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Rediff News  All News  » Business » Ex-Microsoft CEO Ballmer to buy NBA's LA Clippers for $2 bn

Ex-Microsoft CEO Ballmer to buy NBA's LA Clippers for $2 bn

May 30, 2014 08:58 IST

Image: Former Microsoft Chief Executive Steve Ballmer answers questions at the company's annual shareholder meeting in Bellevue, Washington November 19, 2013.
Photographs: Jason Redmond/Reuters Ronald Grover and Eric Kelsey in Los Angeles

Former Microsoft Corporation chief executive officer Steve Ballmer won the bidding war for the NBA's Los Angeles Clippers franchise with a $2 billion offer, a record for a professional basketball team, a source with knowledge of the bidding said on Thursday.

Ballmer outbid two groups, one led by media mogul David Geffen that offered $1.6 billion that included TV talk show maven Oprah Winfrey and Oracle Corp chief executive officer Larry Ellison, the source said.

A group of Los Angeles investors also bid $1.2 billion for the team.

A Microsoft spokesman said Ballmer was not available for comment.

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Ex-Microsoft CEO Ballmer to buy NBA's LA Clippers for $2 bn

Image: Los Angeles Clippers interim CEO Richard Parsons speaks during a news conference at Staples Center in Los Angeles, California May 12, 2014.
Photographs: Kevork Djansezian/Reuters

The Clippers came up for sale after the National Basketball Association banned owner Donald Sterling for life because of racist remarks he made in a recorded conversation that was leaked last month to entertainment news website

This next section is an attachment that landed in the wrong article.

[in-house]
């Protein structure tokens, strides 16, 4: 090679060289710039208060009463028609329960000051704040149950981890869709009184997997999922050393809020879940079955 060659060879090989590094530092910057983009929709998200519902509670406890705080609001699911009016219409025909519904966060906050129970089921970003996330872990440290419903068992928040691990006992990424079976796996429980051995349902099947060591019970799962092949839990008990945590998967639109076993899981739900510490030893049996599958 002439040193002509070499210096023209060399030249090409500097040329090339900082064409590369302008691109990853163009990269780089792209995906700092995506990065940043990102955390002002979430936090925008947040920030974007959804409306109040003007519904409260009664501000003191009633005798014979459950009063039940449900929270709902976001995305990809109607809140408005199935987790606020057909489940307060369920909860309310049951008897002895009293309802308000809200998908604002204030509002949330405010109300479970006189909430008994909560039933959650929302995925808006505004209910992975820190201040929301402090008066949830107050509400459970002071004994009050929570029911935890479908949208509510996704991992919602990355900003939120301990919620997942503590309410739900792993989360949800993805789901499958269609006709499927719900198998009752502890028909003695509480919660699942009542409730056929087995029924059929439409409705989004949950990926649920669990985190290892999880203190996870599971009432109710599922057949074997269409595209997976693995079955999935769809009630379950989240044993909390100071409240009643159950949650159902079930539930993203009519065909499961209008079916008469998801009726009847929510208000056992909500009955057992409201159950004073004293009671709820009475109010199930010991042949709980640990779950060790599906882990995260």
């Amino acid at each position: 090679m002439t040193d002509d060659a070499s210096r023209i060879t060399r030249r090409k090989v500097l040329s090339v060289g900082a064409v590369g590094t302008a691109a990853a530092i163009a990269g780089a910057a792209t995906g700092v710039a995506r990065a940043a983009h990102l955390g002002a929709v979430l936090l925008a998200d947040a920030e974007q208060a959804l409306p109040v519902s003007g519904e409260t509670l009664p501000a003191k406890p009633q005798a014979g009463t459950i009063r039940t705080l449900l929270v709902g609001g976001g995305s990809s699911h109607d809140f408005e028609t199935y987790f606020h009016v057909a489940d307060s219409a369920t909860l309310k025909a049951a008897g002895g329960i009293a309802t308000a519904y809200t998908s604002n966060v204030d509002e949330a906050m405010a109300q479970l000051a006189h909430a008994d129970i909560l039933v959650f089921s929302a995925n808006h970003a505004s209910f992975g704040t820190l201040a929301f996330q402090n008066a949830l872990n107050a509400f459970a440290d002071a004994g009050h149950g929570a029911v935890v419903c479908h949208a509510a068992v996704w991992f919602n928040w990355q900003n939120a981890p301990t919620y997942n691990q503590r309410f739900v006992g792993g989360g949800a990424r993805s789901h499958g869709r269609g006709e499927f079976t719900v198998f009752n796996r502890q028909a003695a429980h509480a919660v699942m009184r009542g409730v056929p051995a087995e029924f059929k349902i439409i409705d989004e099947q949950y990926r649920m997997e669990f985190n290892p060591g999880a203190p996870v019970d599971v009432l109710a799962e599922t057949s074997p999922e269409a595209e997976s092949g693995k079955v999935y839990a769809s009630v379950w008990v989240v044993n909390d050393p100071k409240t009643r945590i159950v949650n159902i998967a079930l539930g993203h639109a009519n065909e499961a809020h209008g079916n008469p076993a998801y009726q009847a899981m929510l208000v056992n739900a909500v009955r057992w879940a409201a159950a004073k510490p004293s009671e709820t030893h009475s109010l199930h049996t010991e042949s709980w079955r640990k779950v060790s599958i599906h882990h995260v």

Sterling, who has vowed to fight the NBA's punishment, would have to approve the sale, as would league owners.

Sterling authorised his wife Shelly, a co-owner of the team, to review the bids.

Ballmer's winning bid was raised from an initial $1.8 billion offer made earlier in the day, according to the source, who spoke on the condition of anonymity.

. . .

Ex-Microsoft CEO Ballmer to buy NBA's LA Clippers for $2 bn

Image: klahoma City Thunder forward Nick Collison (4) and Los Angeles Clippers center DeAndre Jordan (6) go for a rebound in the fourth quarter of game four of the second round of the 2014 NBA Playoffs at Staples Center. Clippers won 101-99.
Photographs: Jayne Kamin-Oncea-USA TODAY Sports via Reuters

If approved by Sterling and the NBA, the deal would be second only to the $2.15 billion paid in 2012 for baseball's Los Angeles Dodgers.

"It's no wonder the prices are so high," said sports consultant Ed Desser, a former president of NBA Television and New Media Ventures.

"There just aren't enough teams for all the billionaires who want them."

Sterling, a Los Angeles-area real estate developer, paid $12.5 million in 1981 for the Clippers, which were then located in San Diego.

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Ex-Microsoft CEO Ballmer to buy NBA's LA Clippers for $2 bn

Image: A cashier counts out money at Macy's Herald Square on Thanksgiving Day in New York.
Photographs: Eric Thayer/Reuters

Ballmer, 58, who retired as Microsoft CEO in February, remains on the board and still owns about 4 per cent of the Redmond, Washington-based software giant, worth $13.4 billion.

Last year, he joined a group that unsuccessfully bid on the Sacramento Kings basketball team.

A long-time basketball fan, until a few years ago he played a regular pickup game with other Microsoft colleagues at a public gym near the Microsoft campus.

It is unclear how the team's potential sale will affect a June 3 hearing the NBA scheduled at which Donald Sterling can address the charges.

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The image is used for representational purpose only

Ex-Microsoft CEO Ballmer to buy NBA's LA Clippers for $2 bn

Image: Steve Ballmer.
Photographs: Jason Redmond/Reuters

At that meeting, the owners could force him to sell the team on a vote by 23 of the remaining 29 owners, the NBA has said.

Maxwell Blecher, Sterling's lawyer, said in an interview with CNN that his client is prepared to file suit to fight the charges, but that he intended to wait for communication from the NBA before deciding when and whether to do so.

An NBA spokesman and Sterling's attorney were not immediately available for comment.

(Additional reporting by Bill Rigby in Seattle)

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